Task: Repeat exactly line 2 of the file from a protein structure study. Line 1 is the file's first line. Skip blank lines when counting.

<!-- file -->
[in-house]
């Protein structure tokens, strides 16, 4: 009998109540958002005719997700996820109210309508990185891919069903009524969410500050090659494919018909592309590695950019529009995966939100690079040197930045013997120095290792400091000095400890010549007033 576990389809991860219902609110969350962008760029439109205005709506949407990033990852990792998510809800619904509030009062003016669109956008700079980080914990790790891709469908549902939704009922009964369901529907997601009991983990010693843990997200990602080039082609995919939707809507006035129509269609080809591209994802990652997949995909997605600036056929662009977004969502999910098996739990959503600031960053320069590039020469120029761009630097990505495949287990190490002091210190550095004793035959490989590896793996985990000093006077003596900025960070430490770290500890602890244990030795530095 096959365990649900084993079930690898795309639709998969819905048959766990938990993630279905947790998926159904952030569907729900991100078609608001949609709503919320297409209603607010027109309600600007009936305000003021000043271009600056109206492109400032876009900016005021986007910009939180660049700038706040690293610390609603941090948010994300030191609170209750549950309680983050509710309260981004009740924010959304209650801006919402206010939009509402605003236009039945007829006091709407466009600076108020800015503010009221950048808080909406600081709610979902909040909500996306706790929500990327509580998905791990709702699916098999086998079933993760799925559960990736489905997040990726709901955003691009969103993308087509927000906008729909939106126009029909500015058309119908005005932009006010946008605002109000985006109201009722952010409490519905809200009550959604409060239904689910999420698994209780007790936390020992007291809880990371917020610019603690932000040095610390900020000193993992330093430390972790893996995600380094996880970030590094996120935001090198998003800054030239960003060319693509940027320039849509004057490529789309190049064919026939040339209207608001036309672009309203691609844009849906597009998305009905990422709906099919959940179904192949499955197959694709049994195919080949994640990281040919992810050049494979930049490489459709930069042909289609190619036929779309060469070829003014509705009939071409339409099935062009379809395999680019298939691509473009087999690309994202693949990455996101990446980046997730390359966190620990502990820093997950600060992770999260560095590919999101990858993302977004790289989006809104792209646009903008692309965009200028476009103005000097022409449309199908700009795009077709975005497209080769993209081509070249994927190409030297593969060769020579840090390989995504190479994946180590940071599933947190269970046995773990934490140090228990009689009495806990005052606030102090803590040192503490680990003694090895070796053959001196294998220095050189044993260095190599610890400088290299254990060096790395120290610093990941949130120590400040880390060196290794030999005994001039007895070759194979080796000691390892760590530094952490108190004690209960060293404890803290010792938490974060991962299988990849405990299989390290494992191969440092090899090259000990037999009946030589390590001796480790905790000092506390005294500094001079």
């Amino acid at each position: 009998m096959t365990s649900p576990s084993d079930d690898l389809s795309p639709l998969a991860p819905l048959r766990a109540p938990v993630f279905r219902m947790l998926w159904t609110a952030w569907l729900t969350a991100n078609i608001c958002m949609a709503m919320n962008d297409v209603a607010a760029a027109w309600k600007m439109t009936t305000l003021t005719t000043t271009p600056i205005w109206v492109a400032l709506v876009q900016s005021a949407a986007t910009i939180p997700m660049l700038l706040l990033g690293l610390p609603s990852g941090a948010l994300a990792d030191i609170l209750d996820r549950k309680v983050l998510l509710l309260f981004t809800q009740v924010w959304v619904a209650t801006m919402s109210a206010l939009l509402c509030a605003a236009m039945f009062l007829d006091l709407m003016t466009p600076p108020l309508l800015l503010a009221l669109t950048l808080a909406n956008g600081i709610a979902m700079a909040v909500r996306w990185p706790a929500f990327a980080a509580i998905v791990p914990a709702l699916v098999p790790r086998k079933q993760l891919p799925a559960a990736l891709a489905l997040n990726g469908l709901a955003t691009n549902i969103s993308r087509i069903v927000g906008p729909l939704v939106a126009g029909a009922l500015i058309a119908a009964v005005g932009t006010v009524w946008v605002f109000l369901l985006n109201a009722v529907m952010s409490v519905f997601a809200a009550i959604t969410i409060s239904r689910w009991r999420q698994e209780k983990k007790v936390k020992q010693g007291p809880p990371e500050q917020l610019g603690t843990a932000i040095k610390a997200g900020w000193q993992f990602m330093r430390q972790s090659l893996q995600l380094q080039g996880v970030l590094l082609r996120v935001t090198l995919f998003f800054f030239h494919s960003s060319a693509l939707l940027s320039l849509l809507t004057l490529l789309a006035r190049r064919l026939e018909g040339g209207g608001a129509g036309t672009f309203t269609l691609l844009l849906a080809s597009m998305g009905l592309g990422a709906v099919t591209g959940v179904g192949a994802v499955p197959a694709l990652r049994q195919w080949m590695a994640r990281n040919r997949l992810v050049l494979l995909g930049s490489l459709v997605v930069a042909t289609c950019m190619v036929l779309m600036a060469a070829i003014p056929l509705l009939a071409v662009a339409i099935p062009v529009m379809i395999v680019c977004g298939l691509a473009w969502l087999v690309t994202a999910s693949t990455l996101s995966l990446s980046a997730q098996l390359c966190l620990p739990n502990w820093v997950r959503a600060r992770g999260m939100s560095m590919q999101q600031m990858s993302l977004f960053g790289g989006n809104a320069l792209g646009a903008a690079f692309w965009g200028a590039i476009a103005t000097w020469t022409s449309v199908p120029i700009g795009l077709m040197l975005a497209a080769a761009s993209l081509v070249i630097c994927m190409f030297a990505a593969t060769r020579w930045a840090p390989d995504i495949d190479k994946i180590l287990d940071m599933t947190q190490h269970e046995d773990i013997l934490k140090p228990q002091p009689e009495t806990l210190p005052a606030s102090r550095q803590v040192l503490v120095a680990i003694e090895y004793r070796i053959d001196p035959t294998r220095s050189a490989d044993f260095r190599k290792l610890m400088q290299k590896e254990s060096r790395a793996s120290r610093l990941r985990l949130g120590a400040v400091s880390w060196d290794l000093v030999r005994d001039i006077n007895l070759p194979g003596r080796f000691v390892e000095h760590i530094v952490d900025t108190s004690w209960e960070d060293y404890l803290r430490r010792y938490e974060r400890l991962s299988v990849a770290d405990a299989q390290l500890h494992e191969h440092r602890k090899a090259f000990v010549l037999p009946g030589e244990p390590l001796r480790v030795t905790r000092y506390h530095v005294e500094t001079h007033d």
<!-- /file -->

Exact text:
């Protein structure tokens, strides 16, 4: 009998109540958002005719997700996820109210309508990185891919069903009524969410500050090659494919018909592309590695950019529009995966939100690079040197930045013997120095290792400091000095400890010549007033 576990389809991860219902609110969350962008760029439109205005709506949407990033990852990792998510809800619904509030009062003016669109956008700079980080914990790790891709469908549902939704009922009964369901529907997601009991983990010693843990997200990602080039082609995919939707809507006035129509269609080809591209994802990652997949995909997605600036056929662009977004969502999910098996739990959503600031960053320069590039020469120029761009630097990505495949287990190490002091210190550095004793035959490989590896793996985990000093006077003596900025960070430490770290500890602890244990030795530095 096959365990649900084993079930690898795309639709998969819905048959766990938990993630279905947790998926159904952030569907729900991100078609608001949609709503919320297409209603607010027109309600600007009936305000003021000043271009600056109206492109400032876009900016005021986007910009939180660049700038706040690293610390609603941090948010994300030191609170209750549950309680983050509710309260981004009740924010959304209650801006919402206010939009509402605003236009039945007829006091709407466009600076108020800015503010009221950048808080909406600081709610979902909040909500996306706790929500990327509580998905791990709702699916098999086998079933993760799925559960990736489905997040990726709901955003691009969103993308087509927000906008729909939106126009029909500015058309119908005005932009006010946008605002109000985006109201009722952010409490519905809200009550959604409060239904689910999420698994209780007790936390020992007291809880990371917020610019603690932000040095610390900020000193993992330093430390972790893996995600380094996880970030590094996120935001090198998003800054030239960003060319693509940027320039849509004057490529789309190049064919026939040339209207608001036309672009309203691609844009849906597009998305009905990422709906099919959940179904192949499955197959694709049994195919080949994640990281040919992810050049494979930049490489459709930069042909289609190619036929779309060469070829003014509705009939071409339409099935062009379809395999680019298939691509473009087999690309994202693949990455996101990446980046997730390359966190620990502990820093997950600060992770999260560095590919999101990858993302977004790289989006809104792209646009903008692309965009200028476009103005000097022409449309199908700009795009077709975005497209080769993209081509070249994927190409030297593969060769020579840090390989995504190479994946180590940071599933947190269970046995773990934490140090228990009689009495806990005052606030102090803590040192503490680990003694090895070796053959001196294998220095050189044993260095190599610890400088290299254990060096790395120290610093990941949130120590400040880390060196290794030999005994001039007895070759194979080796000691390892760590530094952490108190004690209960060293404890803290010792938490974060991962299988990849405990299989390290494992191969440092090899090259000990037999009946030589390590001796480790905790000092506390005294500094001079």